The Czech central bank in 2013 imposed a cap on the koruna against the euro in a bid to ward off deflation. However, with prices rising, it dropped the peg in April 2017, and the Czech currency has since strengthened.
The Czech economy had a very strong second quarter, thanks in part to a rise in both household consumption and investment, which has led economists to revise upwards their forecasts for the full year.
The Czech central bank expects inflation to remain in the “upper half” of its target band of 1-3 per cent for the rest of this year, and analysts have been increasing their forecasts for 2017 as strong wage growth puts pressure on prices. However, the central bank expects inflation to fall towards its 2 per cent target in early 2018.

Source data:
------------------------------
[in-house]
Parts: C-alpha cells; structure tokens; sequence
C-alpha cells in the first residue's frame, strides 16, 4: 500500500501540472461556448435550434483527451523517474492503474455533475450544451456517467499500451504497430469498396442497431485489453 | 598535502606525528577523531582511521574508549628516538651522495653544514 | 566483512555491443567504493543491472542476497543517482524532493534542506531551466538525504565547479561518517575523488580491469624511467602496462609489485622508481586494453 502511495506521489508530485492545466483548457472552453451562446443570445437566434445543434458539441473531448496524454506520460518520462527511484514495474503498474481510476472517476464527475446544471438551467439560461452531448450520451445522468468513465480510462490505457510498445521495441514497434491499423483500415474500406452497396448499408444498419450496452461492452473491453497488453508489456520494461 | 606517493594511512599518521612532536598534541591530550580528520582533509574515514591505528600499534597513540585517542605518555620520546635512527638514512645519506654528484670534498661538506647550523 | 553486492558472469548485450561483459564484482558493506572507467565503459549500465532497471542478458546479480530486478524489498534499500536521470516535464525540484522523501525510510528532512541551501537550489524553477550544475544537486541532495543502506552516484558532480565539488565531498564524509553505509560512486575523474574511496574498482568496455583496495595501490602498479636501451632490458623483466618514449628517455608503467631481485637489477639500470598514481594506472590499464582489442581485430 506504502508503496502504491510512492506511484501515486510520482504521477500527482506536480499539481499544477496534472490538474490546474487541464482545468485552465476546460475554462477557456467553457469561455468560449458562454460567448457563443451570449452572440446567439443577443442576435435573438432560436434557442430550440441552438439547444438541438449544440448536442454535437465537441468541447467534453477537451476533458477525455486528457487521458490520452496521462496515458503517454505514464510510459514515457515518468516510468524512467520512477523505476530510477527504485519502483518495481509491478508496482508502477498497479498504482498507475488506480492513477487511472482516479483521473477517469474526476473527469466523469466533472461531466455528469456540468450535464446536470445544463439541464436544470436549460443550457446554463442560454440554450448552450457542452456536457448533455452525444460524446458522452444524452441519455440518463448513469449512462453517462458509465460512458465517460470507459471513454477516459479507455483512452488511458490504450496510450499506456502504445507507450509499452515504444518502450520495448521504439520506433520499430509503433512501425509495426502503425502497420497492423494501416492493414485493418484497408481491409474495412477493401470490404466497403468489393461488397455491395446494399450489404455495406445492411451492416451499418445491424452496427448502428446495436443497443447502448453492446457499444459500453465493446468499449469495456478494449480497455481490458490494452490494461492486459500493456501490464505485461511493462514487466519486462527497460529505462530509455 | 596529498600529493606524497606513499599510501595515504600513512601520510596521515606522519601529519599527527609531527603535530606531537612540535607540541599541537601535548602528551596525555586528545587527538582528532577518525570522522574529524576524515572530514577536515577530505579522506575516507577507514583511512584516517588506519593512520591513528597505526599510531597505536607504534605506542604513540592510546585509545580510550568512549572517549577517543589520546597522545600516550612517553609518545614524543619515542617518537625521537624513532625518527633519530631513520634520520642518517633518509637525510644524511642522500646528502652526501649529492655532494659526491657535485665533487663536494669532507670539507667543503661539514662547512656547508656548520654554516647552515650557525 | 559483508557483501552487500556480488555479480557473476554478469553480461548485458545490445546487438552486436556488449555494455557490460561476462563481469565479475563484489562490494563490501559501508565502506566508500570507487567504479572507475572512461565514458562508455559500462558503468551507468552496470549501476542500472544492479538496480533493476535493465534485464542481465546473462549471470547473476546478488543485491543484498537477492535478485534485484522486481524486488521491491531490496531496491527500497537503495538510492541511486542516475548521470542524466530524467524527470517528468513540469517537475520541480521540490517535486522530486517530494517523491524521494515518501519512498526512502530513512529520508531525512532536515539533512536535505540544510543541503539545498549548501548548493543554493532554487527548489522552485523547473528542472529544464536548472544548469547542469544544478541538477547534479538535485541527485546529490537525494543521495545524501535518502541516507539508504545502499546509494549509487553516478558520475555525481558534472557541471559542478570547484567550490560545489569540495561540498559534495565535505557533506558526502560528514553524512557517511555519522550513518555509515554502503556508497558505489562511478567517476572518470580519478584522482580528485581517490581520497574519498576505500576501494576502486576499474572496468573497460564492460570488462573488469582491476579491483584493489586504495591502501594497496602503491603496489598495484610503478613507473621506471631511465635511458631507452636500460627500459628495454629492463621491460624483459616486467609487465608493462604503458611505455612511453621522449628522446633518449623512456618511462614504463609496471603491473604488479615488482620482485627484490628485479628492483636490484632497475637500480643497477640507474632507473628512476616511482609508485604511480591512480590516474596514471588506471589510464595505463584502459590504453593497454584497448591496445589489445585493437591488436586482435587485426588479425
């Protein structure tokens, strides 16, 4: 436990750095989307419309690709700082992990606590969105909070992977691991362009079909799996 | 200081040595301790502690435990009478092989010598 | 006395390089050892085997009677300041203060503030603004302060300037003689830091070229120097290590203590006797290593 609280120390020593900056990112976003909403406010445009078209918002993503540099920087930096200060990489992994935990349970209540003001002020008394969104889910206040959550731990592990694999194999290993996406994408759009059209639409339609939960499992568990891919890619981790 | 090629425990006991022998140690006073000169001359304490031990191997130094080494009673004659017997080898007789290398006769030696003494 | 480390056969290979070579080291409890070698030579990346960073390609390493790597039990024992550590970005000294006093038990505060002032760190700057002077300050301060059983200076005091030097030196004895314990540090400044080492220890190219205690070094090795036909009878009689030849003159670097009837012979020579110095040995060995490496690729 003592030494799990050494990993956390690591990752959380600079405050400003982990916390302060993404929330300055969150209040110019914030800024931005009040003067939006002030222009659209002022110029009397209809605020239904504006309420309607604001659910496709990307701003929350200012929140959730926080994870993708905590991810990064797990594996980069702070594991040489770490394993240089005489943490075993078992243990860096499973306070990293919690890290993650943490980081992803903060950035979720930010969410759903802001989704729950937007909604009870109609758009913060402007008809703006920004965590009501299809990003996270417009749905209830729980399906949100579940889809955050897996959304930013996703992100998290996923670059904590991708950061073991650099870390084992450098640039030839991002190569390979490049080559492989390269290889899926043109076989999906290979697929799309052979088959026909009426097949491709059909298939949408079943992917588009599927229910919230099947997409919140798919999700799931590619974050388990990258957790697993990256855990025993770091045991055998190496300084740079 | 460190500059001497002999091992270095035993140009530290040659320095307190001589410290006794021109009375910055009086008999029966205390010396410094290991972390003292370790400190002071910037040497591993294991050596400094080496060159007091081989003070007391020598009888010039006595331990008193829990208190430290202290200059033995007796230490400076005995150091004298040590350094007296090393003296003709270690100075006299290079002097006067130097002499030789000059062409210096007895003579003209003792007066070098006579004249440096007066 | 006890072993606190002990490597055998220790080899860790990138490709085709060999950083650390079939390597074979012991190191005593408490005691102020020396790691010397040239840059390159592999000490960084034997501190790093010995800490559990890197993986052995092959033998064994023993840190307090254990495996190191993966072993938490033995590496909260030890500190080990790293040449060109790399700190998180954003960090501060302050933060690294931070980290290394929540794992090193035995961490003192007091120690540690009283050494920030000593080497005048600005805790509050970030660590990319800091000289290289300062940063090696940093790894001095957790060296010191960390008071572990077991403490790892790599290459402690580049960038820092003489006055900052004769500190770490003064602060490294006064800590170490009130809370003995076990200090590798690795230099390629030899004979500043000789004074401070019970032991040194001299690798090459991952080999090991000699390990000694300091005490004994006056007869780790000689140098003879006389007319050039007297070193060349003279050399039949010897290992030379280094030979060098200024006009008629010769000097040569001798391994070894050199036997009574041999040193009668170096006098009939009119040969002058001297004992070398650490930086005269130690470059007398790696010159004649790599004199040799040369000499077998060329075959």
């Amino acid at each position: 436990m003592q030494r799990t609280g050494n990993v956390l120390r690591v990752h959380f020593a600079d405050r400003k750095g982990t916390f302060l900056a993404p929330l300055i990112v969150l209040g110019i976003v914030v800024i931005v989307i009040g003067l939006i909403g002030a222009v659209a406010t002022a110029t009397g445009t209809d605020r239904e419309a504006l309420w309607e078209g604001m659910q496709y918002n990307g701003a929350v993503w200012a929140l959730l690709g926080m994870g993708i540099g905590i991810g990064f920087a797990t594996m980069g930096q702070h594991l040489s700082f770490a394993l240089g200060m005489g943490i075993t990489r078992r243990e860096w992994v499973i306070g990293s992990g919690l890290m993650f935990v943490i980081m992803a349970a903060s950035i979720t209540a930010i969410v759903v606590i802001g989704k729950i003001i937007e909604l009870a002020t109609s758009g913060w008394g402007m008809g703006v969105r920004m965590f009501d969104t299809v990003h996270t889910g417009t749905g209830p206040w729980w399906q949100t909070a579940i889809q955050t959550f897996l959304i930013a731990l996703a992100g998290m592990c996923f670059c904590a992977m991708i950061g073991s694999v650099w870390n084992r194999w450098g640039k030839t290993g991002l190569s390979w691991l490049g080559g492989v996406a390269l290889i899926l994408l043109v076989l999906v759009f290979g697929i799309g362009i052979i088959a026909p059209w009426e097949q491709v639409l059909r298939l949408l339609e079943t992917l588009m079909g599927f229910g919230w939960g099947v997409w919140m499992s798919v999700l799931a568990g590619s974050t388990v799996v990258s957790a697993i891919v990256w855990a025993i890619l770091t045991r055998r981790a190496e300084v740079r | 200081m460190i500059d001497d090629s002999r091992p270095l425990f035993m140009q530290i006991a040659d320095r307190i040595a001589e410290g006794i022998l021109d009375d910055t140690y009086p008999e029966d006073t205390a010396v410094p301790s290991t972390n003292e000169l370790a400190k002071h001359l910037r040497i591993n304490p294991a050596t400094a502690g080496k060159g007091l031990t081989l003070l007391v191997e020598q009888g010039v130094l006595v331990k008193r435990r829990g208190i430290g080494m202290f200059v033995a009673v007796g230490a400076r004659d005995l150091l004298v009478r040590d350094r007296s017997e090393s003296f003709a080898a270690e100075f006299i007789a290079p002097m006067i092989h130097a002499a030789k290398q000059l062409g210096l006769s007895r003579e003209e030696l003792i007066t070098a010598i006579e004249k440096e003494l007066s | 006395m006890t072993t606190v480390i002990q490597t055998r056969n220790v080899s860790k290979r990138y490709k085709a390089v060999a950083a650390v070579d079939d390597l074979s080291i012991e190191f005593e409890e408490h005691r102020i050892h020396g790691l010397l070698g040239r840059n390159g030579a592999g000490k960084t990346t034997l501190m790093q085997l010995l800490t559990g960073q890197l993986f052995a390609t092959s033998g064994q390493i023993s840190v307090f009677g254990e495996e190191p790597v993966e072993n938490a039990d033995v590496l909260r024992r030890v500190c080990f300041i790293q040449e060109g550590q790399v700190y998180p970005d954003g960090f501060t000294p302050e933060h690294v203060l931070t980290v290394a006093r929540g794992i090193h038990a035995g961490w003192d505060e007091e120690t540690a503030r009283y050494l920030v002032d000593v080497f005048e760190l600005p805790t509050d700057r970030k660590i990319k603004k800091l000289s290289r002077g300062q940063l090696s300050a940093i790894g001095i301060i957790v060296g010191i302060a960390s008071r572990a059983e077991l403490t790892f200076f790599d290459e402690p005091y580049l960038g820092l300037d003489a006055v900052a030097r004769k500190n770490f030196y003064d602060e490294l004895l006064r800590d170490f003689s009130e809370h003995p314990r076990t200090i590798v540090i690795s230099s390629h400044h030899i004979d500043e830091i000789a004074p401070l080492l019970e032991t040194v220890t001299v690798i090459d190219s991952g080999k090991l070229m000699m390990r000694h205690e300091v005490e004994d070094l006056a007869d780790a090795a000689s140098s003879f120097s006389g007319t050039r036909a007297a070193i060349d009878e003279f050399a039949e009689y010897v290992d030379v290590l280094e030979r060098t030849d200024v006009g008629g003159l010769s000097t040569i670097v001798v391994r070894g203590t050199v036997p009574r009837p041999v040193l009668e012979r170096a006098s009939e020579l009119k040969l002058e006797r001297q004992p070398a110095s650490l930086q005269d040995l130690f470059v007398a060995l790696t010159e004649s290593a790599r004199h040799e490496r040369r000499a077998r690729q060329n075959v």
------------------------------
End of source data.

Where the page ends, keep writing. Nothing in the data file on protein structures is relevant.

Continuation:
The Czech current account surplus has been driven by a combination of strong foreign demand for products from its manufacturing sector and low costs in recent years, and economists expect it to remain at a similar level in 2018.